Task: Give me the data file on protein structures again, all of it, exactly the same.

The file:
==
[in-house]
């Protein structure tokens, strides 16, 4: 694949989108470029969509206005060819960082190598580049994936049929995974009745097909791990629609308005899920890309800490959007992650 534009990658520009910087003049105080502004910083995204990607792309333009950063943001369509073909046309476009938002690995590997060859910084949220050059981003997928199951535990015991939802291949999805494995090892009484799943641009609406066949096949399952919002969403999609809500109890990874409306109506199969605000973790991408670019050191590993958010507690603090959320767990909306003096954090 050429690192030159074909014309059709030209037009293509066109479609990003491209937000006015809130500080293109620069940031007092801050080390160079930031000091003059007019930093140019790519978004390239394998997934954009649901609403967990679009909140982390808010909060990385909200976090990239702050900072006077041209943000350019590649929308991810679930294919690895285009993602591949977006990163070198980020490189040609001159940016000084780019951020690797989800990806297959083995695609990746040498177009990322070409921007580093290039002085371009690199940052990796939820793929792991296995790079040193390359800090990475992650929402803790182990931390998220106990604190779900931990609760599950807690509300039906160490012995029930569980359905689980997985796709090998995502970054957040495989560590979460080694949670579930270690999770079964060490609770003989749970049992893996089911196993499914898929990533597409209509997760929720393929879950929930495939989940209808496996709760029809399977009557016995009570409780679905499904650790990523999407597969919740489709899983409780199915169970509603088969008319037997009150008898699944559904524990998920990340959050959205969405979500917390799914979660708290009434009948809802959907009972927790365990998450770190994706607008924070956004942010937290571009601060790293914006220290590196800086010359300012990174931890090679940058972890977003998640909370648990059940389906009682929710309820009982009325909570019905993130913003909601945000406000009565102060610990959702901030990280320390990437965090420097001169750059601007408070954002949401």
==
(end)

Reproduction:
[in-house]
């Protein structure tokens, strides 16, 4: 694949989108470029969509206005060819960082190598580049994936049929995974009745097909791990629609308005899920890309800490959007992650 534009990658520009910087003049105080502004910083995204990607792309333009950063943001369509073909046309476009938002690995590997060859910084949220050059981003997928199951535990015991939802291949999805494995090892009484799943641009609406066949096949399952919002969403999609809500109890990874409306109506199969605000973790991408670019050191590993958010507690603090959320767990909306003096954090 050429690192030159074909014309059709030209037009293509066109479609990003491209937000006015809130500080293109620069940031007092801050080390160079930031000091003059007019930093140019790519978004390239394998997934954009649901609403967990679009909140982390808010909060990385909200976090990239702050900072006077041209943000350019590649929308991810679930294919690895285009993602591949977006990163070198980020490189040609001159940016000084780019951020690797989800990806297959083995695609990746040498177009990322070409921007580093290039002085371009690199940052990796939820793929792991296995790079040193390359800090990475992650929402803790182990931390998220106990604190779900931990609760599950807690509300039906160490012995029930569980359905689980997985796709090998995502970054957040495989560590979460080694949670579930270690999770079964060490609770003989749970049992893996089911196993499914898929990533597409209509997760929720393929879950929930495939989940209808496996709760029809399977009557016995009570409780679905499904650790990523999407597969919740489709899983409780199915169970509603088969008319037997009150008898699944559904524990998920990340959050959205969405979500917390799914979660708290009434009948809802959907009972927790365990998450770190994706607008924070956004942010937290571009601060790293914006220290590196800086010359300012990174931890090679940058972890977003998640909370648990059940389906009682929710309820009982009325909570019905993130913003909601945000406000009565102060610990959702901030990280320390990437965090420097001169750059601007408070954002949401």